So it falls upon Howard to recruit her ex-boyfriend -- obnoxiously macho raptor-whisperer Chris Pratt -- for a Cromwell-funded expedition back to where they almost died so they can round up all the creatures that tried to kill them while the place is in the process of being engulfed by lava. It’s an idiotic plan that nobody in the writing process ever quite cracked how to justify, compounded by the problem that since they’ve tried to tone down the couple’s boorishly retrograde, sexist banter there’s really not much left for these two to talk about.

As characters carry on about how we cannot commit these magnificent animals to re-extinction, you might wonder why don’t they just make more dinosaurs? Well it turns out somebody already did, and the entire first hour of “Fallen Kingdom” was basically a dino-sized red herring. The rest is a ruckus of prehistoric creatures clomping around Cromwell’s massive country manor, where a slimy arms dealer (Toby Jones) is attempting to auction off a weaponized, genetically enhanced strain of velociraptors to a gaggle of shady international bad guy types who will of course imminently become some lizard’s lunch.

There are a lot of different movies competing for your attention here, including a creepy Gothic family melodrama featuring Geraldine Chaplin as a mysterious maid looking after a child (Isabella Sermon) of indeterminate origin. In pictures both excellent (2007’s “The Orphanage”) and appalling (2016’s “A Monster Calls”) Bayona has proved himself an expert bloodletter unencumbered by empathy or good taste. But “Fallen Kingdom” isn’t quite as sadistic as "Jurassic World" -- the movie feels more mechanical than surly, its individual set pieces exhibiting an obligatory, box-checking quality endemic in unnecessary sequels.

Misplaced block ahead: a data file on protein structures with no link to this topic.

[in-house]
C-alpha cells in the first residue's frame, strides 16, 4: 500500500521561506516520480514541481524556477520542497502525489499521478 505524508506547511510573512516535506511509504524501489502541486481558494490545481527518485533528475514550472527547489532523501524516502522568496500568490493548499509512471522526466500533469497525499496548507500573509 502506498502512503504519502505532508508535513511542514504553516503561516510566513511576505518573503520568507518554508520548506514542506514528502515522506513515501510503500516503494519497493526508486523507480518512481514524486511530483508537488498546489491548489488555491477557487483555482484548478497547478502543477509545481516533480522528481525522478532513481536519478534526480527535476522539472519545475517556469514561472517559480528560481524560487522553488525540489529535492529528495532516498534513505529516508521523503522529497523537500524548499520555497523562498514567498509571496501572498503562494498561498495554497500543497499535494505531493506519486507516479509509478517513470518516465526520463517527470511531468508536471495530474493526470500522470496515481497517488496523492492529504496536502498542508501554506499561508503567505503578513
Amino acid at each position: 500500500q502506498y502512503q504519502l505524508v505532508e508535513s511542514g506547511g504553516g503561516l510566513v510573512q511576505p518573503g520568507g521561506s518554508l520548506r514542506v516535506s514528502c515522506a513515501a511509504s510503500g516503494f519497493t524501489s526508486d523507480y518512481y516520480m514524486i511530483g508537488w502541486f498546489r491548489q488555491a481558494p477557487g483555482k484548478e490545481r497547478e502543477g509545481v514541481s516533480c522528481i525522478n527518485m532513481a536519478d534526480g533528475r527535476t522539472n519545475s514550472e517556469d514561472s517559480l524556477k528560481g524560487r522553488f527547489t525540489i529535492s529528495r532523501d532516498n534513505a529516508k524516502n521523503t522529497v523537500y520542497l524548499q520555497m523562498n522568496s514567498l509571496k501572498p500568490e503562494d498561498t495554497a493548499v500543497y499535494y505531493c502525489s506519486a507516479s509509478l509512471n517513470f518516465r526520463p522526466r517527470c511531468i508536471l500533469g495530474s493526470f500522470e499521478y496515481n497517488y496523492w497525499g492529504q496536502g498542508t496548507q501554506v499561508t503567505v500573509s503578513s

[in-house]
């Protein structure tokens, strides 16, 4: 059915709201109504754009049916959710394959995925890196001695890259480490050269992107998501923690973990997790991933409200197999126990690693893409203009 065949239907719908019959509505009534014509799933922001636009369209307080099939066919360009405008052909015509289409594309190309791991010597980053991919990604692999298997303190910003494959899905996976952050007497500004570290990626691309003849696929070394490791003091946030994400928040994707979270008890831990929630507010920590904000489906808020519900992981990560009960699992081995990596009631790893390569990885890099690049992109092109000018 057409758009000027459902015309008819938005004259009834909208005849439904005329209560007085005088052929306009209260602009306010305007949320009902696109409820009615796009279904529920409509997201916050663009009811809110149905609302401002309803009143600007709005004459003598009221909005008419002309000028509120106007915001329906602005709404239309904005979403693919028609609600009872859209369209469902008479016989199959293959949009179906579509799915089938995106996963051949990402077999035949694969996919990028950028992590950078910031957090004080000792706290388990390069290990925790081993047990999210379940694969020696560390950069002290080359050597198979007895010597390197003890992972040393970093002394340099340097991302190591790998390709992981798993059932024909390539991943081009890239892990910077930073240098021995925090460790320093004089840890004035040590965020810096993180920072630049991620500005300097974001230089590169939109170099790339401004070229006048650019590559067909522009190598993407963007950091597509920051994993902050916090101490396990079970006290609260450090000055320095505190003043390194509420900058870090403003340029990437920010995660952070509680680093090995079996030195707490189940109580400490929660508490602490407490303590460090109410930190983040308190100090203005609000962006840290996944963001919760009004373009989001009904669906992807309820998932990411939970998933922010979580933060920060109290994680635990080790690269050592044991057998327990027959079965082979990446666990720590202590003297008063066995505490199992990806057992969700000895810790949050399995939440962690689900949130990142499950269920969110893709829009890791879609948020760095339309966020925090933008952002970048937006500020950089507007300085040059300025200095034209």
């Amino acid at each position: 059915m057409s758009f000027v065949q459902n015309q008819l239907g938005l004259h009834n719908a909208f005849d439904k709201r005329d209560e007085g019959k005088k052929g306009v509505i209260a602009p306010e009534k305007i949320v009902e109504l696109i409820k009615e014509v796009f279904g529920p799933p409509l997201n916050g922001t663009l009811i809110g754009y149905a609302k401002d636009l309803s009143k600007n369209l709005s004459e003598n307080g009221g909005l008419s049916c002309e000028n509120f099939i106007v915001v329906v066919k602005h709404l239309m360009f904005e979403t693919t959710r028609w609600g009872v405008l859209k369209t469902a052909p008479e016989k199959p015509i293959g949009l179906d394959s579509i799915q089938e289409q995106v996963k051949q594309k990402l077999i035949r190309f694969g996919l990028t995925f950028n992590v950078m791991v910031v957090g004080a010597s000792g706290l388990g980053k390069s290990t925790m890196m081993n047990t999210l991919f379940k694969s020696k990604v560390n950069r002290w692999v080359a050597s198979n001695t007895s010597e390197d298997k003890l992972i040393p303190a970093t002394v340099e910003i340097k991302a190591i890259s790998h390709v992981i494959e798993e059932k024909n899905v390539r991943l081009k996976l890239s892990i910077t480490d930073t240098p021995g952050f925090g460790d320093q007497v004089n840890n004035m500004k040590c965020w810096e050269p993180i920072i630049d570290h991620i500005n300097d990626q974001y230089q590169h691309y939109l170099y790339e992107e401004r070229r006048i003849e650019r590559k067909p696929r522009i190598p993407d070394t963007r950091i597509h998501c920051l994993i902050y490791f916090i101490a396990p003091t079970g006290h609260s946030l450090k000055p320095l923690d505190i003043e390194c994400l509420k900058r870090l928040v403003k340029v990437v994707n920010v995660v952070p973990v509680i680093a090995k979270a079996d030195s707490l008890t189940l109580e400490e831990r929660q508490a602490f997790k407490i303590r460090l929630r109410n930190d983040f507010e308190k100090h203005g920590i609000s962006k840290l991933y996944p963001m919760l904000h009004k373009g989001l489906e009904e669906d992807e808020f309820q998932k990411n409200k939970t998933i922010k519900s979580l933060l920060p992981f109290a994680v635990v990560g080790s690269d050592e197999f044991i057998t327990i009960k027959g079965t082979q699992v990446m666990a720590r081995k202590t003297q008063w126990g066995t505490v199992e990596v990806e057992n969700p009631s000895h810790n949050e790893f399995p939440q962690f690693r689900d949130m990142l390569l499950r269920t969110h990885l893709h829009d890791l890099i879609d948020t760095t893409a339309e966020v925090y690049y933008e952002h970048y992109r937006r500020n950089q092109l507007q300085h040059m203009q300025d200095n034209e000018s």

For all its technological advances, 1993’s “Jurassic Park” was still second-tier Spielberg, mostly notable for a giddy fizz he brought to the suspense sequences that felt like a rejuvenation for the slumping director after his high-profile duds “Always” and “Hook.” But nobody at the time was going to mistake that flimsy script for the second coming of “Jaws,” until subsequent blockbusters that followed in its wake such as “Twister” and “Independence Day” made “Jurassic Park” look like a model of Aristotelian discipline. It’s worth remembering that the film’s most enduring, iconic shot is not a special effect nor even a dinosaur, but rather ripples in a cup of water.

“Jurassic World: Fallen Kingdom” is rather annoyingly full of constant callbacks and references to Spielberg’s original picture, from the old rearview mirror gag to the now-clichéd doorknob reveal. But it’s telling that Jeff Goldblum spends his entire, fleetingly brief cameo with a glass of water sitting right in front of him, and nobody ever thinks to make it ripple.

Jeff Goldblum in a scene from "Jurassic World: Fallen Kingdom." (Universal via AP)
Jeff Goldblum in a scene from "Jurassic World: Fallen Kingdom." (Universal via AP)

Sean Burns Twitter Film Critic, The ARTery
Sean Burns is a film critic for The ARTery.